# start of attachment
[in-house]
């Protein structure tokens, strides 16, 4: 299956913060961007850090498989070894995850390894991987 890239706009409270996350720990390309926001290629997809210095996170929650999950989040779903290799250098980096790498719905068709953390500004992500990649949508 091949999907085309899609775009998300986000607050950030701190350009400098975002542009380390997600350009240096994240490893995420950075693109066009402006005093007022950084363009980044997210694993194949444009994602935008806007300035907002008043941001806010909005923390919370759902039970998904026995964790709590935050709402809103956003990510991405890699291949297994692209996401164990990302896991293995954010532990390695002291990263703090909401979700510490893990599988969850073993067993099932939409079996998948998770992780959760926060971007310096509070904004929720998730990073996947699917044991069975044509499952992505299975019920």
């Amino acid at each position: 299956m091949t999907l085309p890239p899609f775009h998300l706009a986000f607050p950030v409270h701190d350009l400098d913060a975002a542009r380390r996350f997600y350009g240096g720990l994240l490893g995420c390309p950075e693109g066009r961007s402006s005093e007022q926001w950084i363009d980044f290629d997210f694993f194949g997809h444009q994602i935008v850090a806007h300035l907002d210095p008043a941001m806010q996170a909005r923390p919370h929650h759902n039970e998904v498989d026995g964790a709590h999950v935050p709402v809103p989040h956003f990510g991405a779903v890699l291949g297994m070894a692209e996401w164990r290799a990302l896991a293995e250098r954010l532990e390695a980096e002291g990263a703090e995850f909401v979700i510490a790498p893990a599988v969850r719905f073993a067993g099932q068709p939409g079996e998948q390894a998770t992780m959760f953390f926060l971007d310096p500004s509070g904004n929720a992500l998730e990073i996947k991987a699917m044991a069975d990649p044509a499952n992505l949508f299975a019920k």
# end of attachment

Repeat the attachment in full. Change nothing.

[in-house]
């Protein structure tokens, strides 16, 4: 299956913060961007850090498989070894995850390894991987 890239706009409270996350720990390309926001290629997809210095996170929650999950989040779903290799250098980096790498719905068709953390500004992500990649949508 091949999907085309899609775009998300986000607050950030701190350009400098975002542009380390997600350009240096994240490893995420950075693109066009402006005093007022950084363009980044997210694993194949444009994602935008806007300035907002008043941001806010909005923390919370759902039970998904026995964790709590935050709402809103956003990510991405890699291949297994692209996401164990990302896991293995954010532990390695002291990263703090909401979700510490893990599988969850073993067993099932939409079996998948998770992780959760926060971007310096509070904004929720998730990073996947699917044991069975044509499952992505299975019920």
């Amino acid at each position: 299956m091949t999907l085309p890239p899609f775009h998300l706009a986000f607050p950030v409270h701190d350009l400098d913060a975002a542009r380390r996350f997600y350009g240096g720990l994240l490893g995420c390309p950075e693109g066009r961007s402006s005093e007022q926001w950084i363009d980044f290629d997210f694993f194949g997809h444009q994602i935008v850090a806007h300035l907002d210095p008043a941001m806010q996170a909005r923390p919370h929650h759902n039970e998904v498989d026995g964790a709590h999950v935050p709402v809103p989040h956003f990510g991405a779903v890699l291949g297994m070894a692209e996401w164990r290799a990302l896991a293995e250098r954010l532990e390695a980096e002291g990263a703090e995850f909401v979700i510490a790498p893990a599988v969850r719905f073993a067993g099932q068709p939409g079996e998948q390894a998770t992780m959760f953390f926060l971007d310096p500004s509070g904004n929720a992500l998730e990073i996947k991987a699917m044991a069975d990649p044509a499952n992505l949508f299975a019920k």